Although it is generally acknowledged that electronic monitoring of adherence to treatment improves blood pressure (BP) control by increasing patients' awareness to their treatment, little information is available on the long-term effect of this intervention.Methods
In this observational study among a total of 470 patients with mild-to-moderate hypertension, adherence was measured in 228 patients by means of both the Medication Event Monitoring System (MEMS) and pill count (intervention group), and in 242 patients by means of pill count alone (control group). During a follow-up period of 1 year consisting of seven visits to the physician's office, BP measurements were performed and medication adjusted based on the achieved BP. In addition, at each visit adherence to treatment was assessed.Results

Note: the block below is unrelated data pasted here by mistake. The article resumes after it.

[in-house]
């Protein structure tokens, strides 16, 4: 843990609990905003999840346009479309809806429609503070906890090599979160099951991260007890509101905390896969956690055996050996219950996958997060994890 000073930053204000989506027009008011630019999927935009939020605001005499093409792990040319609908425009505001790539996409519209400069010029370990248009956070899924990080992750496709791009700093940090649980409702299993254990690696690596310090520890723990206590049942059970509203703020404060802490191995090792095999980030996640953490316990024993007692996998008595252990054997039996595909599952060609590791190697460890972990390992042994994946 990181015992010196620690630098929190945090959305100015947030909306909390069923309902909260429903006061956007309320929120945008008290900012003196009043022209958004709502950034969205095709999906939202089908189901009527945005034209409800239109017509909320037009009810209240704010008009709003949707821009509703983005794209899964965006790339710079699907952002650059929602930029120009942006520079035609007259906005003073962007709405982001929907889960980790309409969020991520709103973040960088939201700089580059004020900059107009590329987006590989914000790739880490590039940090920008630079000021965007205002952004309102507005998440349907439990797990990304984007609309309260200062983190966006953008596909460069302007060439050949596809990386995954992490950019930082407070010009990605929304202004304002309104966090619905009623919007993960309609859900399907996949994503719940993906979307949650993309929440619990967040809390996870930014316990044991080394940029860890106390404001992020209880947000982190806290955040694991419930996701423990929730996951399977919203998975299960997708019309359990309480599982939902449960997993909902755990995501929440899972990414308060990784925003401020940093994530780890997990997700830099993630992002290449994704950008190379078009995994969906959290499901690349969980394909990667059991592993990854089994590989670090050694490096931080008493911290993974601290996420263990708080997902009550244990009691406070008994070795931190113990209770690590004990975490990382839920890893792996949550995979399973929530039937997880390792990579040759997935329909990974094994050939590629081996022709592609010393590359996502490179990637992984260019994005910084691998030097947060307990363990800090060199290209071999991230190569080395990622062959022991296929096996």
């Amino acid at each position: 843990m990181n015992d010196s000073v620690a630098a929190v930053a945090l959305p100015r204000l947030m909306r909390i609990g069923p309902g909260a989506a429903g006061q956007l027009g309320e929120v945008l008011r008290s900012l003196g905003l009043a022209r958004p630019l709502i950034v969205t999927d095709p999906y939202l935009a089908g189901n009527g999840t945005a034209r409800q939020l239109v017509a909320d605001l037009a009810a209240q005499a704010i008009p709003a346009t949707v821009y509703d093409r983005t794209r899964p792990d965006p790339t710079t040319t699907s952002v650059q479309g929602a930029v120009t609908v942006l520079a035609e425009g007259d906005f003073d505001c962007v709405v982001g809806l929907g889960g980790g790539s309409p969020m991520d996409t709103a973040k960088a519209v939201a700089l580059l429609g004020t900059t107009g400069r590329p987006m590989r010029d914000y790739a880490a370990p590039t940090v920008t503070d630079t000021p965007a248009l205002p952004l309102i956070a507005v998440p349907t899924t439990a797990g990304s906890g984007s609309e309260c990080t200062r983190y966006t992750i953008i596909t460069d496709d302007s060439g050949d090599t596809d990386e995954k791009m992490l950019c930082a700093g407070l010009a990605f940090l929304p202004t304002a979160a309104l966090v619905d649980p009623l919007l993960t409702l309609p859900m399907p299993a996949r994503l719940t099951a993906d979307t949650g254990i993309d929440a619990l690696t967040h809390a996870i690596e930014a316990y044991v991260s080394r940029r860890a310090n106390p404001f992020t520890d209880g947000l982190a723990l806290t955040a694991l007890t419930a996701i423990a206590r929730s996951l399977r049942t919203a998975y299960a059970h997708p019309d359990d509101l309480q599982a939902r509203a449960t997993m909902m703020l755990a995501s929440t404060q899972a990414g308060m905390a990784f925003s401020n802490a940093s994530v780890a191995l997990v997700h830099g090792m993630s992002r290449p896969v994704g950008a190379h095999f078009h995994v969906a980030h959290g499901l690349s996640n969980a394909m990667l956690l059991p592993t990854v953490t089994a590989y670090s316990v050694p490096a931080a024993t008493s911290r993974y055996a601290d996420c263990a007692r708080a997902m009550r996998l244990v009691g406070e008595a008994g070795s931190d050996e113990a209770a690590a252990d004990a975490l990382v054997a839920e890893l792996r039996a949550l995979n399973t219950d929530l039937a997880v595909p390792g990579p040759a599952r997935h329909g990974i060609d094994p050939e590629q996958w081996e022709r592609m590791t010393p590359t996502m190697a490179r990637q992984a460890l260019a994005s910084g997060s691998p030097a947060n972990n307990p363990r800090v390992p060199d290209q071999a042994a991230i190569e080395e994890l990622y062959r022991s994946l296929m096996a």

On the basis of pill counts, median adherence to treatment did not differ between the intervention group and the control group (96.1% vs. 94.2%; P = 0.97). In both groups, systolic and diastolic BP decreased similarly: 23/13 vs. 22/12 mm Hg in the intervention and control group respectively. Drug changes and the number of drugs used were associated with BP at the start of study, but not with electronic monitoring.Conclusions
In this study, electronic monitoring of adherence to treatment by means of MEMS did not lead to better long-term BP control nor did it result in less drug changes and drug use.